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Mortality rates vary in UK hospitals

25th April 2007

A new study carried out for the Daily Telegraph has revealed significant variations in the mortality rates in NHS hospitals.

The findings come in a report by Doctor Foster Research, which examined death rates at 152 NHS trusts in England. The study found that patients were twice as likely to die in a hospital with a high mortality rate than in a hospital with the lowest rate.

The study showed an estimated 7,400 people would not have died if those trusts with high mortality rates had improved standards. Although the study did not examine reasons for death at each hospital, it identified lack of "quality of care" as a contributing factor.

Of the 152 trusts studied for their mortality rates, 56 had "high" rates, 51 "average" and 45 "low". The study showed 145 of the trusts had decreased death rates over the past five years.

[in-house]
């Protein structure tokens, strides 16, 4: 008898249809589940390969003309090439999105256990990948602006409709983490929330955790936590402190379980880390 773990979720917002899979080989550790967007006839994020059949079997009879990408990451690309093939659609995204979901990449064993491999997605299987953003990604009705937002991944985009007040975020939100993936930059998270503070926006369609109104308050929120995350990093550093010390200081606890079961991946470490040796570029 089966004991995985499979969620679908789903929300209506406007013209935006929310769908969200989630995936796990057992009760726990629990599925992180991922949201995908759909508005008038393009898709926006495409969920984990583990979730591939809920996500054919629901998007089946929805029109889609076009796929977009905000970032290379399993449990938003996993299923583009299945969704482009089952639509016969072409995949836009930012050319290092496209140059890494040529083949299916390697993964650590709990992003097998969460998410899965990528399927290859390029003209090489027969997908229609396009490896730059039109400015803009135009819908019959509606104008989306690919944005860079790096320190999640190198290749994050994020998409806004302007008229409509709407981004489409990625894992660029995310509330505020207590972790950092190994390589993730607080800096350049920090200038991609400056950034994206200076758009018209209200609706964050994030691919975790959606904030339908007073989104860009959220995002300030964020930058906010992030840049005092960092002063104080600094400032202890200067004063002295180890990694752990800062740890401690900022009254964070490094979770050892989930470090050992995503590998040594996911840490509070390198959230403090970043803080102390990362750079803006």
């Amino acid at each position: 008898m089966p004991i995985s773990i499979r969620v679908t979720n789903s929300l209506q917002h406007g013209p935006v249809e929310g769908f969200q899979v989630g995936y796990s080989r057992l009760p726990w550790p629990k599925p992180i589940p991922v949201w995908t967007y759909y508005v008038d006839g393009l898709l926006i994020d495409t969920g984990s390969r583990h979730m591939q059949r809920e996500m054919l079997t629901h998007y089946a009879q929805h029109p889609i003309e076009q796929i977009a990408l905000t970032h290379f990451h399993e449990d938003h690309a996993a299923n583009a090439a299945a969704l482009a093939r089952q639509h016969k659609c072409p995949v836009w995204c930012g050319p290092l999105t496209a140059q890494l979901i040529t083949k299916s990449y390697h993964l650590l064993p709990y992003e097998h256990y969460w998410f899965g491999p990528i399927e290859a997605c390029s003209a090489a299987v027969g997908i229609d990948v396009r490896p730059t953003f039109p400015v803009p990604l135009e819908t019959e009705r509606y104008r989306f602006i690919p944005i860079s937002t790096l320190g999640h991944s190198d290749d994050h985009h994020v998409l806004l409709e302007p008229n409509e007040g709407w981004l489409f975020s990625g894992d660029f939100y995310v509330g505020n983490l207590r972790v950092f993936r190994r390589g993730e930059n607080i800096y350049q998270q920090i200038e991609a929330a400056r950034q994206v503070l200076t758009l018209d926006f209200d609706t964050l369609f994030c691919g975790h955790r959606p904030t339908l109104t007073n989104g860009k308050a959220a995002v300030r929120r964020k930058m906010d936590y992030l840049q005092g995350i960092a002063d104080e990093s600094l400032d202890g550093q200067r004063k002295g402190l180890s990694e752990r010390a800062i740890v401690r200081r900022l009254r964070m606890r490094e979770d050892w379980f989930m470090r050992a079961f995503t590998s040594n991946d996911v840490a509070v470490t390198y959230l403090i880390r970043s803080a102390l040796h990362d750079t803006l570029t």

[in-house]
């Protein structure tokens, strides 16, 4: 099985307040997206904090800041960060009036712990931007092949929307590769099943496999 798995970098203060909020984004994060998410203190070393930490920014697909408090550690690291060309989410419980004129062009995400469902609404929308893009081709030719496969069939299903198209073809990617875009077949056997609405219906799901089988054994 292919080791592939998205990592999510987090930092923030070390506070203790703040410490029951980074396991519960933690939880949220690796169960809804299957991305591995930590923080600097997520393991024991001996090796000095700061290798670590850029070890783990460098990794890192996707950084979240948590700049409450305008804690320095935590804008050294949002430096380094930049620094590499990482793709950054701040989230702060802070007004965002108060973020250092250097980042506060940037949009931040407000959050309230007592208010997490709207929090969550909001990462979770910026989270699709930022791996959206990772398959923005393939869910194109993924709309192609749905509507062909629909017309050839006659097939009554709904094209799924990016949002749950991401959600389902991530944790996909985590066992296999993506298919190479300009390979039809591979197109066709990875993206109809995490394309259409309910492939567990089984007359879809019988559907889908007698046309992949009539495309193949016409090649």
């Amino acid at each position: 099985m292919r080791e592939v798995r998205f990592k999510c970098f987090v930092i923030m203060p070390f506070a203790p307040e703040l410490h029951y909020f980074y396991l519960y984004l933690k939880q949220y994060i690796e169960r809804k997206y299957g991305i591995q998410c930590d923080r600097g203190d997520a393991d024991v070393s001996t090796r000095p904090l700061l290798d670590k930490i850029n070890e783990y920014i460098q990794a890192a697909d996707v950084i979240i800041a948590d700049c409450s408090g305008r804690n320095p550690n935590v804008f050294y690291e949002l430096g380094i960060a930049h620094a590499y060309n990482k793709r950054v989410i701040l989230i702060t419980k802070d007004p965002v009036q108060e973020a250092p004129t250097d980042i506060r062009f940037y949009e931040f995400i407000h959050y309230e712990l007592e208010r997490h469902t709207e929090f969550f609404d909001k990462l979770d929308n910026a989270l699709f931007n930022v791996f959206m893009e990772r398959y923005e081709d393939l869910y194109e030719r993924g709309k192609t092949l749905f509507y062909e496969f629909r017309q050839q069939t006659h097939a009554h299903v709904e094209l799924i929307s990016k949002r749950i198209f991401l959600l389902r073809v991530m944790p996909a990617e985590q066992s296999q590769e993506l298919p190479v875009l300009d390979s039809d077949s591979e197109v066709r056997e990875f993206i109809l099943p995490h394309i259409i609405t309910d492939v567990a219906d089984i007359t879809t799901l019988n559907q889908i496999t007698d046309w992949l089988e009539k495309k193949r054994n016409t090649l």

Roger Taylor, the research director at Dr Foster Research, told the Telegraph: "We have seen some fantastic efforts by many hospitals to reduce mortality rates. Patients have a right to expect that all hospitals should do the same. Wide variations are worrying and indicate variable standards in the quality of care in hospitals."

The Department of Health told the newspaper they advised patients against using the statistics to assess hospital safety standards. A spokesman stated that a single figure could not accurately represent a hospital's performance, or provide the basis for comparison with other hospitals across the country.


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